Trailing the First Dragon Fruit Picking Festival in the North


The REFMAD Farms of the Dacuycuys will always have a special place in the heart of the author of BlauEarth. She has witnessed how the humble hut, surrounded by varying heights of dragon fruit posts, has been markedly reduced in prominence over the years. The baby of Ms. Edita Dacuycuy is now a lady, ever blooming and ripening.

From time to time, Ms. Edita is able to leave the farm to her daughter Mildred aka Mimie (her co-planner and gal Friday since day one) and travel and share the good news about how growing dragon fruit in Ilocos has helped not only her family, but other farmers and communities as well, besides the healthy benefits of this high value crop.

The well-loved farmer in Ilocos Norte has made a significant contribution to tourism — the bucolic yet contemporary destination continues to attract visitors from all walks of life.

First HutRedsqueen of the night

Mimie shares with us photos from one of the international exhibits and expositions REFMAD Farms has participated in. She carries the nation’s colors everywhere she goes. She’s met many wonderful people (like Chef Gaita Fores, in photo below) and learned significant global trends and techniques that she wishes to adopt and practice in the farm. “Her hands are full,” Mimie says when asked if her mom is ready to leave the nitty gritty to her.

dragonfruit with the flagexhibitMimie Dacuycuy

The brainchild of Mimie, the just concluded first Dragon Fruit Picking festival at the farm (the start of a yearly thing) was well-attended by friends and dragon fruit fans, and covered by both national and local media. I was actually the last picker at the 5-day festival. I liked it because I was able to sit down with her for the first time. It was always Tita Edita who taught me the things I needed to learn about dragon fruit.

The hardworking duo behind the successful REFMAD Farms wish they have more time for all the things they haven’t done yet. With a lot of TLC, quality soil and, yes, music (you have to go there to believe), they are able to harvest 10-12 times in 6 months. Their ice cream and vegan dragon fruit lumpia (that tastes like meat) are attractions in themselves. Their dragon fruit wine was featured at Sofitel. Their vinegar is also doing well.

Dragon Fruit TreesTriple FruitMimieDragon Fruit TreeBaby DragonsFruit BoxesDragon FruitMy fruitRipe for the picking: my fruit.dragon fruit ice creamdragon fruit lumpiaDragon Fruit WineIt’s sweet and fruity, but interestingly, it makes a very good cider when it  ages.Untitled

International exhibit photos courtesy of Mildred Dacuycuy
Photographed by Blauearth © Blauearth™ All Rights Reserved 2009-2014

Meeting the Ilocos Dragon Lady’s Mimie

A new age farmer, Mrs. Edita Dacuycuy

Through all the four years I’ve been blogging about anything under the inspiring sun up north, special connections with people of all walks of life have been formed. I first wrote about new age farmer Manang Edita Dacuycuy in the early days of the LEAD Movement blog (here).

Colorful Fruits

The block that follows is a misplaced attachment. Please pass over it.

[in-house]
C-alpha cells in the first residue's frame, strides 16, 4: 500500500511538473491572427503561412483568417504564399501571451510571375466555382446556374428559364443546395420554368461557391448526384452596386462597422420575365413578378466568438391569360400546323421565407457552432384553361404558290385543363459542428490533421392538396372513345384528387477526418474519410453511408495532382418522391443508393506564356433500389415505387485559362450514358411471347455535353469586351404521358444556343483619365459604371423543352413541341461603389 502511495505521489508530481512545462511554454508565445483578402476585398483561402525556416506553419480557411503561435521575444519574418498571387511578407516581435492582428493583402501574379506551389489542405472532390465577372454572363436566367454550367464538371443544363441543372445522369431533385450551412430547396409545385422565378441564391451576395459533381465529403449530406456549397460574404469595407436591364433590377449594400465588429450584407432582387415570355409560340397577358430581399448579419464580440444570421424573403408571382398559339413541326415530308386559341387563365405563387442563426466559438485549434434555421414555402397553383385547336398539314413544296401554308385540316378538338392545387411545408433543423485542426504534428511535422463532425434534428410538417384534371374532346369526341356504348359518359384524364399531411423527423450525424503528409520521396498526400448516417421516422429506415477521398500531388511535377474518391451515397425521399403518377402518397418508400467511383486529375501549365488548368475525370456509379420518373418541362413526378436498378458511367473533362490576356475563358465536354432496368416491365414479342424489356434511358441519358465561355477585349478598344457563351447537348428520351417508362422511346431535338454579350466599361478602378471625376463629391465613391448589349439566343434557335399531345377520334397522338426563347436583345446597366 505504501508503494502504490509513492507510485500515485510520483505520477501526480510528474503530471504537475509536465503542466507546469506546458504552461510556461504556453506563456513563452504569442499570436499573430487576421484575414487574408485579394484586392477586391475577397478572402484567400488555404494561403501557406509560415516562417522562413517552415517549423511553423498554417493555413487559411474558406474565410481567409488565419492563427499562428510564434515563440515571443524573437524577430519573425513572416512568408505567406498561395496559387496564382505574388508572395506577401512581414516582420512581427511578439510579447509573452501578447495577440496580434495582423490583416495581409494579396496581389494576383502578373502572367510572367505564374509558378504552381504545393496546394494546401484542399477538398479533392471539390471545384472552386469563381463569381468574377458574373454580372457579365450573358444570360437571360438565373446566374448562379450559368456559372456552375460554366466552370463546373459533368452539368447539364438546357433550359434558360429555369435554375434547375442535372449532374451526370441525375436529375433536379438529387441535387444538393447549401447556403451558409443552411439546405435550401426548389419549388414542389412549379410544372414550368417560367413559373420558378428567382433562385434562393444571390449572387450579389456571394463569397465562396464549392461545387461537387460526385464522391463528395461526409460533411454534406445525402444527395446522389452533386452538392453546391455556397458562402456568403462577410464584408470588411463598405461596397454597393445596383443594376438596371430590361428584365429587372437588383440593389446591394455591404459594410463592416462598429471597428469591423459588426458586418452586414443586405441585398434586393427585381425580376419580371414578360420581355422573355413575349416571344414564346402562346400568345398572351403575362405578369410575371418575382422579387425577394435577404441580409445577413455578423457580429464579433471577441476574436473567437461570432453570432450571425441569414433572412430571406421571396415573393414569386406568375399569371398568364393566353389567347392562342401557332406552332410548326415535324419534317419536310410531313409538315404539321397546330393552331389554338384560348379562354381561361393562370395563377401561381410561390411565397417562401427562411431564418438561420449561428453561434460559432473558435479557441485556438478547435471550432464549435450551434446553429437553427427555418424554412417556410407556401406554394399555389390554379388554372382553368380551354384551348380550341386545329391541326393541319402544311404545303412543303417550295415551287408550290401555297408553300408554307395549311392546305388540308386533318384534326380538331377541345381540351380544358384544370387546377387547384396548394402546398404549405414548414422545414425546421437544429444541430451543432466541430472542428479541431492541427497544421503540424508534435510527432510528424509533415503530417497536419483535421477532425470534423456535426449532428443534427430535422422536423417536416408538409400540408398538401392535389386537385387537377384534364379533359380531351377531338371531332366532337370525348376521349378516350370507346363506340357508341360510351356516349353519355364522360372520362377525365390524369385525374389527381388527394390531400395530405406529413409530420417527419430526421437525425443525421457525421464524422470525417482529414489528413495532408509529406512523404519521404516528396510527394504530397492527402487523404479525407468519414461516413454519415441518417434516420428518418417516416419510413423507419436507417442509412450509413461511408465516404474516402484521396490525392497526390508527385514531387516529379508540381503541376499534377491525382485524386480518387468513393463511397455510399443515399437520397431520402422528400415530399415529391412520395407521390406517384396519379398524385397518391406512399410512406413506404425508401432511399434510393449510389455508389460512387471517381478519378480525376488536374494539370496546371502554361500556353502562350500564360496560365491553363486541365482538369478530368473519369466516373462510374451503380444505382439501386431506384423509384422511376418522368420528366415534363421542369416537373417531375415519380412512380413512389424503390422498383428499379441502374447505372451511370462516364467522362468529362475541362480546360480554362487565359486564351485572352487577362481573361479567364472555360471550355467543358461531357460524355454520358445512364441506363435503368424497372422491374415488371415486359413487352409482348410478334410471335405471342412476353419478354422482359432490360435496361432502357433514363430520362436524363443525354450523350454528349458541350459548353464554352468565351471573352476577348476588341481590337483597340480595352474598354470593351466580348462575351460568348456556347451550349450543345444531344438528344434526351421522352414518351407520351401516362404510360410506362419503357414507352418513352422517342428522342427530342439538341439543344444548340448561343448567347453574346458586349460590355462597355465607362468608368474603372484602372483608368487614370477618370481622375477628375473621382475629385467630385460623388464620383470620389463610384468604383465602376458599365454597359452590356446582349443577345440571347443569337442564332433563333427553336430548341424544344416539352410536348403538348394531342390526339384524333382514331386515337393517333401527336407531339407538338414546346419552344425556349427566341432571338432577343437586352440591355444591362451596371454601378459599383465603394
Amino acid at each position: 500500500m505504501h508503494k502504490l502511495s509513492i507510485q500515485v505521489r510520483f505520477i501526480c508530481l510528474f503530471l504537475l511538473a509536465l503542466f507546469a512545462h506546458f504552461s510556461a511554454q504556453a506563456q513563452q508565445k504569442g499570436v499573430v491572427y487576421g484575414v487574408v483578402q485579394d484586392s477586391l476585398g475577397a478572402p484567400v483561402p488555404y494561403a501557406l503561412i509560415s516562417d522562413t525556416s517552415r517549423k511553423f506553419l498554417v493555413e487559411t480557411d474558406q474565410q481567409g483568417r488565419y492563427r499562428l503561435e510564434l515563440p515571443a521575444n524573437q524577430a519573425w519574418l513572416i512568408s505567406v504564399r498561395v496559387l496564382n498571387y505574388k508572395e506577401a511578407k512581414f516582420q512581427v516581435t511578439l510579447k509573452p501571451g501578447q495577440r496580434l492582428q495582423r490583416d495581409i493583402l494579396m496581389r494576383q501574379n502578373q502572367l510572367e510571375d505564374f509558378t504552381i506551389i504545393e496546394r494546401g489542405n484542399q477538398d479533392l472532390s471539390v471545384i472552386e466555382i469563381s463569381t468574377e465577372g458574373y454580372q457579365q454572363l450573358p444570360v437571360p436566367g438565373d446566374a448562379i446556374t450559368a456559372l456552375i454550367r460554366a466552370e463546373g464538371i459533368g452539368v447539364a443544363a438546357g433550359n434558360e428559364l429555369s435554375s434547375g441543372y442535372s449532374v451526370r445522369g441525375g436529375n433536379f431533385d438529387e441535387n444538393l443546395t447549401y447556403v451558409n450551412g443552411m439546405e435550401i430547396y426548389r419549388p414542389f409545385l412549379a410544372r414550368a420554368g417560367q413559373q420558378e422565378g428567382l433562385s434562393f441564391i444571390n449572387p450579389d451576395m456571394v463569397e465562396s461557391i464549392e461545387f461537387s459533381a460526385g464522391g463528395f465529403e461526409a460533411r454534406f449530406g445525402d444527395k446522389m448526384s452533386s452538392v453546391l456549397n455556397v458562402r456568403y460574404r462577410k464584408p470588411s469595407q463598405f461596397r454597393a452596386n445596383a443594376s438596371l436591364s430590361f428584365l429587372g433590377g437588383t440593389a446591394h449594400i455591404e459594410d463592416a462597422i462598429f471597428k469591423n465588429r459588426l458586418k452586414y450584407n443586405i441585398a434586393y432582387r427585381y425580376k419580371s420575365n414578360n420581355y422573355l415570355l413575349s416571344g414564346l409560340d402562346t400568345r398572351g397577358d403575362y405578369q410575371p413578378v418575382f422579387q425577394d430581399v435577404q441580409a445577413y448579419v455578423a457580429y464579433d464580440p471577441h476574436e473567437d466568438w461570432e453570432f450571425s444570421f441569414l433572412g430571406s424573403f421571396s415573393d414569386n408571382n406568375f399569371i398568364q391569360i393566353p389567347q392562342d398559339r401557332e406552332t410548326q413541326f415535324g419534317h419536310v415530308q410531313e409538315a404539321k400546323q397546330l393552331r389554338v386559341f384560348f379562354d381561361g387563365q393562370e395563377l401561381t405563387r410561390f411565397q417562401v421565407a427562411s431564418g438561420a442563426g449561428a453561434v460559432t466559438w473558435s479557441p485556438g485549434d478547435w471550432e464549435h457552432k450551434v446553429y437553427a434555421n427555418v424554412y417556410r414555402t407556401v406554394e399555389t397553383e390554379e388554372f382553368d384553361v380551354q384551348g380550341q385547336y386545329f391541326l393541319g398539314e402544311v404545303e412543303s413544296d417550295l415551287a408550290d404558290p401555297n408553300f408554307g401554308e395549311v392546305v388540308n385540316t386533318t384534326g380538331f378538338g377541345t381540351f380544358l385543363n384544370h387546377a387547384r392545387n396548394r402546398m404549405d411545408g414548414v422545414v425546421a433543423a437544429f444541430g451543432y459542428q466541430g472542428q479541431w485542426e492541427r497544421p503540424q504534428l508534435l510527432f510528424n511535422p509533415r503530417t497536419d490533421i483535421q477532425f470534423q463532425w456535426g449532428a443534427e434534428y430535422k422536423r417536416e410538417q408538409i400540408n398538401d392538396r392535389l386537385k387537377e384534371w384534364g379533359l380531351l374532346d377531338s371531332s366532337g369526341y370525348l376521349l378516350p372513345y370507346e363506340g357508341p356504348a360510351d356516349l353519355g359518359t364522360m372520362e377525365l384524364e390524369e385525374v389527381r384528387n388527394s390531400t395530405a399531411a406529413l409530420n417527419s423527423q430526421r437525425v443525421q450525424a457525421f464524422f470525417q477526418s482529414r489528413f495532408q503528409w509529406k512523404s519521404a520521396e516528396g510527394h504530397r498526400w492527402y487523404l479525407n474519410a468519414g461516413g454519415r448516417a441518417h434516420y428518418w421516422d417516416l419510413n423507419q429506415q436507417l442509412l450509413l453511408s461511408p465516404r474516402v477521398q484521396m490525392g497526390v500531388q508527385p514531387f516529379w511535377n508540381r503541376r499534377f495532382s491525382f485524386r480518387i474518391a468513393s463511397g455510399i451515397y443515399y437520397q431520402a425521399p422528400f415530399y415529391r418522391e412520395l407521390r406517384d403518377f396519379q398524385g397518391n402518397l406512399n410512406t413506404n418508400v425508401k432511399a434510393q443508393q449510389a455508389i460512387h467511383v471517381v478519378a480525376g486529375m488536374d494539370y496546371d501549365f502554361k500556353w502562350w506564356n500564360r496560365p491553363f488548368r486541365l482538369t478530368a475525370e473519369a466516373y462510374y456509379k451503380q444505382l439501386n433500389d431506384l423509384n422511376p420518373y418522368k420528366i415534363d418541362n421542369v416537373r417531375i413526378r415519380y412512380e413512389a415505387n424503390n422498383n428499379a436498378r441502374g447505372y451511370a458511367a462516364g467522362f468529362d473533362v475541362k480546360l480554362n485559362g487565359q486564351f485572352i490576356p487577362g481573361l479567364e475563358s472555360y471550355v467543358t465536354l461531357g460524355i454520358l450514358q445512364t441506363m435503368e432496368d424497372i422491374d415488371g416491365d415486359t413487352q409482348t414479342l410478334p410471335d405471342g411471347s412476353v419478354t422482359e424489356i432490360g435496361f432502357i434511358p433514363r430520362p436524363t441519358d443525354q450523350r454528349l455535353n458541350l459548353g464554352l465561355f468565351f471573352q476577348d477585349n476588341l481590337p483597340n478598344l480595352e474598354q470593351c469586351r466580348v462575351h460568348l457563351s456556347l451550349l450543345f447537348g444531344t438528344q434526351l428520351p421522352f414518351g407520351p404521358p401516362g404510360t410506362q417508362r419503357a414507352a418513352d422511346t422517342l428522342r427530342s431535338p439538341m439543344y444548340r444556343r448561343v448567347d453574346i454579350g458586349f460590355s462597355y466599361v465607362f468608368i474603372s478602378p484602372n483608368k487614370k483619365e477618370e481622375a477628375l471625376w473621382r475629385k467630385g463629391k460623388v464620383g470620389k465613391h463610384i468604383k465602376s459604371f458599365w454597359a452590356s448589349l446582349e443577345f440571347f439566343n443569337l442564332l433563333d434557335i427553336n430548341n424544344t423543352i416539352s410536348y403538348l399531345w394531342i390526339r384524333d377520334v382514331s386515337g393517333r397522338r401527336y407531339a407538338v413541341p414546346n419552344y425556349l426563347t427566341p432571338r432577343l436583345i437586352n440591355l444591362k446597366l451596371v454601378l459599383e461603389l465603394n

A year later, I was happy to visit a bigger REFMAD Farms offering more dragonfruit bi-products (here). It is still one of the most visited posts in the blog. More than anything else, I feel so blessed to have photographed one memorable woman that has energized and encouraged several thousands more to grow the saniata wonder fruit.

To this day, Manang Edita continues to reap the fruits of her labor. She was awarded by no less than President Aquino and received the priceless opportunity to speak at an APEC event.

The Saniata Farmer

I guess Manang Edita loves the photo  (above) so much that it is on a huge tarpaulin somewhere in the coffeeshop. I remember she did mention that my hand with a dragonfruit against a blue sky is one of the photos in a presentation made for the farm by a university. I likewise treasure all the happy and candid conversations with the lady.

exotic cactus fuitBE screenshot

I met her daughter Mimie in this blog in 2011. I saw her for the first time only last month. She’s so blessed to have a mother like Manang Edita. Manang Edita is a such a beautiful example of a woman leader. She dreams big and turns her dreams to empower people. Seldom do we see truly natural, humble leaders nowadays. Indeed, wealth is in the heart.

REFMAD Farms in the town of Burgos, with Mimie around, is now a more total farm destination. An eco-lodge awaits the green tourist. Imagine a magical field of neonesque dragonfruit blooms in the night. Or waking up to cock crows and sunlit bold, quirky-looking fruits in a sea of greens.

Dragonfruit Farm

To the Dacuycuy family, I feel privileged to have been touched by your beautiful story. All the warm wishes to you.

DragonfruitThe Saniata FarmerDragonfruit
Photographed by Blauearth © Blauearth™ All Rights Reserved 2009-2013

Saniata Parol

Dropped by the REFMAD Farms in Burgos a couple of days ago. I just loved the parol hanging on the cafe’s ceiling. Parol is traditionally a lantern made with papel de Hapon (Japanese paper) and cellophane glued over a star-shaped bamboo frame.  On Christmastime, more often than not, Filipino Catholic homes are decorated with parols and almost every town in the Philippines has a parol-making contest. Parol-making has evolved through the years. While others favor expensive intricate parols, some with complex lighting system, others still go for the more austere DIY parols. Parols made out of recycled or indigenous materials have also been showing up as of late.

The dragon fruit farm’s dragon fruit parol is simple, yet it attracts the eye. It’s my very first time to see a parol fashioned after a saniata (the new Ilocano term for the fruit, which means blooming and promising). Such a unique and creative translation, yet unmistakably Filipino.

Photographed by Blauearth © Blauearth™ All Rights Reserved 2009-2011